Students in the Military Justice Clinic will be assigned to defense teams in military criminal justice cases pending adverse administrative board hearings and felony-level courts-martial.  Student involvement, once assigned to a defense team, will begin with client intake and end upon adjudication of the case at administrative board, trial, or agreed upon alternate disposition with the government. 

Clinic coursework will consist of a classroom component and a practical component. 

Jason Marquez, Adjunct Clinical Professor

Entertainment Law Clinic

The Entertainment Law Clinic is an advanced entertainment law course for students seeking practical experience in transactional and administrative aspects of the entertainment industry. Students will represent creators, businesses, and non-profits in the music, film and television, dance, and art businesses with a focus on trademark and copyright prosecution and counseling, contract drafting and negotiation, and royalty stream creation and retention.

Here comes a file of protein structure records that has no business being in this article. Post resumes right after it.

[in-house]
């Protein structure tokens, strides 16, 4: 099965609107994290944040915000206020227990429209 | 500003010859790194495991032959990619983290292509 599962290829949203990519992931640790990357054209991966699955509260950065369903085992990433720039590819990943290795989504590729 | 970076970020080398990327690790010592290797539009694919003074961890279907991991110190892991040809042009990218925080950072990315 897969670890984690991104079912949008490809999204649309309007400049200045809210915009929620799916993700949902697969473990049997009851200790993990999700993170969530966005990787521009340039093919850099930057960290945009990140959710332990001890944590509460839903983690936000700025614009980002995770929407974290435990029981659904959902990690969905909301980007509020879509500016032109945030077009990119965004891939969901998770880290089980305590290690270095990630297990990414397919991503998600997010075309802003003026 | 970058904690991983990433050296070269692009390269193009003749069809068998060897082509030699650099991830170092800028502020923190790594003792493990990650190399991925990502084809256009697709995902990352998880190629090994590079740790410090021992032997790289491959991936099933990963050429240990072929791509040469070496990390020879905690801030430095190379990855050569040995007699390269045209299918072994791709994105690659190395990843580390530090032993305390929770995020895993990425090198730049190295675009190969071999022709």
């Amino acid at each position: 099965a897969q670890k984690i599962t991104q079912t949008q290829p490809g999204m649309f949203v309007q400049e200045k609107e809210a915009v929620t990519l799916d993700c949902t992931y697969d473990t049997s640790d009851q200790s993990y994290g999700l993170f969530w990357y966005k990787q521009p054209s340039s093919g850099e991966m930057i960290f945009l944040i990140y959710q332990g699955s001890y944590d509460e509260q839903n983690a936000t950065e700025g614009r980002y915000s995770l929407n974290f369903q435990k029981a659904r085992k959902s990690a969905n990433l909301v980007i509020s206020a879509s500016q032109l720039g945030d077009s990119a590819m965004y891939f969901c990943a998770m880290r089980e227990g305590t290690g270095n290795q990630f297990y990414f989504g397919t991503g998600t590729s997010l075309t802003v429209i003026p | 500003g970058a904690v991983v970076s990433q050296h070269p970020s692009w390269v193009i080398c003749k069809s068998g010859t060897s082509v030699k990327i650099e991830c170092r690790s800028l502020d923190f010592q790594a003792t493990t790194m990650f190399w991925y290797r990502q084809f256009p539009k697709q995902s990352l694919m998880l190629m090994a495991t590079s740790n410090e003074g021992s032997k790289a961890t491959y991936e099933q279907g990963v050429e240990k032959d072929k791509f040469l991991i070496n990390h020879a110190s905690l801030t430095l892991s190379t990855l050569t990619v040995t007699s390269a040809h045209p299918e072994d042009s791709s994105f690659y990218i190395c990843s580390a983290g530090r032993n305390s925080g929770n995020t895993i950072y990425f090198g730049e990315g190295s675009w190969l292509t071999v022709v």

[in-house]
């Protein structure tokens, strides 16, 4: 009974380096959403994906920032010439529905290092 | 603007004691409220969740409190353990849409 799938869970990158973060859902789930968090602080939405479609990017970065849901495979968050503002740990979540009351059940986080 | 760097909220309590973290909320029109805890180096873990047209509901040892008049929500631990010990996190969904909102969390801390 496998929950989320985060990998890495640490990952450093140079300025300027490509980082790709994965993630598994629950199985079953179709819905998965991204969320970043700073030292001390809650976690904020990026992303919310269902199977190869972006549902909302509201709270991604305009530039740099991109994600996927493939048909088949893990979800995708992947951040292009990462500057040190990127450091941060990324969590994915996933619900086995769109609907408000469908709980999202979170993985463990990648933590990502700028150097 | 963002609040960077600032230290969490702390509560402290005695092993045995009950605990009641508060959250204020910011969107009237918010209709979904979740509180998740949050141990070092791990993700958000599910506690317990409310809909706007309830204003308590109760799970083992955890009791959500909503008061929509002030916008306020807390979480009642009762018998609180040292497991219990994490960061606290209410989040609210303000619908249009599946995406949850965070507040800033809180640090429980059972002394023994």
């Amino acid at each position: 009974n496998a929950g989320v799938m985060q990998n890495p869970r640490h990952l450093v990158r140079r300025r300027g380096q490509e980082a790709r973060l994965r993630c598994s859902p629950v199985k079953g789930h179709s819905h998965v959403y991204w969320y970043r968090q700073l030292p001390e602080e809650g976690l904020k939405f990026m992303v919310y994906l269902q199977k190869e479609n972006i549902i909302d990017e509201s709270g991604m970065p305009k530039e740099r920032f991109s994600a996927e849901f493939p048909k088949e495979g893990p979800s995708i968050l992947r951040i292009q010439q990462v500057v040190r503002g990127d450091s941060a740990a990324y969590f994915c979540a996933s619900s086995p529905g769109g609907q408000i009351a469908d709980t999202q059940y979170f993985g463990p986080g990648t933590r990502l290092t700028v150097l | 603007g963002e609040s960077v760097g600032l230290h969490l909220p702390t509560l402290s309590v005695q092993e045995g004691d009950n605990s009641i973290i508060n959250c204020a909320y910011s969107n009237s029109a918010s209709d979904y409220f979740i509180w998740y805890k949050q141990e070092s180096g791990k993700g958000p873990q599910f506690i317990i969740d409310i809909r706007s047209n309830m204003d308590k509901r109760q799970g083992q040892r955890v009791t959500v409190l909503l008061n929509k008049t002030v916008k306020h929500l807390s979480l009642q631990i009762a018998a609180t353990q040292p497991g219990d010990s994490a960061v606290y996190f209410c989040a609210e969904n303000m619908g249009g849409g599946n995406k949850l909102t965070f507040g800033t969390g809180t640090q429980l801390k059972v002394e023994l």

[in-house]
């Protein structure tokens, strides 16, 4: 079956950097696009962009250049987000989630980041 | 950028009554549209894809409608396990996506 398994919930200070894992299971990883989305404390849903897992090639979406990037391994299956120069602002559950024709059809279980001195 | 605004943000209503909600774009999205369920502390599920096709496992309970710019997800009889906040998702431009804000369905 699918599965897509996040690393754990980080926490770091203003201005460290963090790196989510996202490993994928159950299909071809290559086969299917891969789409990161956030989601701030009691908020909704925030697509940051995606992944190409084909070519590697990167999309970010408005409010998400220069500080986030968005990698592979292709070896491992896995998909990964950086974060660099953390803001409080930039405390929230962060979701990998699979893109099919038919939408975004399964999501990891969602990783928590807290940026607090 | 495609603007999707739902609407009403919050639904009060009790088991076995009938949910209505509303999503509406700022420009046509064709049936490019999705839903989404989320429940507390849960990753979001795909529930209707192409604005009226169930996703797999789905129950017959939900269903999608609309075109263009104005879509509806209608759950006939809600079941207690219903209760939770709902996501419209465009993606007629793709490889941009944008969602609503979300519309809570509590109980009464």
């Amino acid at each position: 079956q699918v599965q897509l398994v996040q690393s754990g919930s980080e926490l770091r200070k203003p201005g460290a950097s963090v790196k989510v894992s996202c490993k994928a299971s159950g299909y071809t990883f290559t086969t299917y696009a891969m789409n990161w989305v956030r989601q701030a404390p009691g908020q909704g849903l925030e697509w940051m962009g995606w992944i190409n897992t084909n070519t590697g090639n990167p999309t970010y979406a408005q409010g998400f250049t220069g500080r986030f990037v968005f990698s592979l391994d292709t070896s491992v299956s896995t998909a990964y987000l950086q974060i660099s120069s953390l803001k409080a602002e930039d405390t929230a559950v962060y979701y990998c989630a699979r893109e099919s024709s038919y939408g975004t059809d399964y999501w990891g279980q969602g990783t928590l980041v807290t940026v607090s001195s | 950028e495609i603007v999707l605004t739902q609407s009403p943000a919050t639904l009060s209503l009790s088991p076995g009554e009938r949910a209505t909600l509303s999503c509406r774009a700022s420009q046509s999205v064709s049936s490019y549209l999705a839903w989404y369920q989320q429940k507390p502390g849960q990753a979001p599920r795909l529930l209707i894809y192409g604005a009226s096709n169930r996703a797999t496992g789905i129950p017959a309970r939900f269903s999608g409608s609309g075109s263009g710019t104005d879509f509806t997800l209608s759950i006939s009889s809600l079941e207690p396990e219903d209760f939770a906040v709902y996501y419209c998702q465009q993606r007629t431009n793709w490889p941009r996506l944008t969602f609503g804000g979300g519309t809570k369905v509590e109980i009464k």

Justen S. Barks, Entertainment Law Clinic Director

Entrepreneurship and Community Development Clinic

The Entrepreneurship and Community Development Clinic provides students with the perspective of the business decision maker. Students assist small businesses and non-profit corporations with legal matters encountered on a daily basis, including negotiating lease agreements, selecting proper organizational structure, and developing employment policies.

Christopher Heard, ECD Clinic Director

Immigration Clinic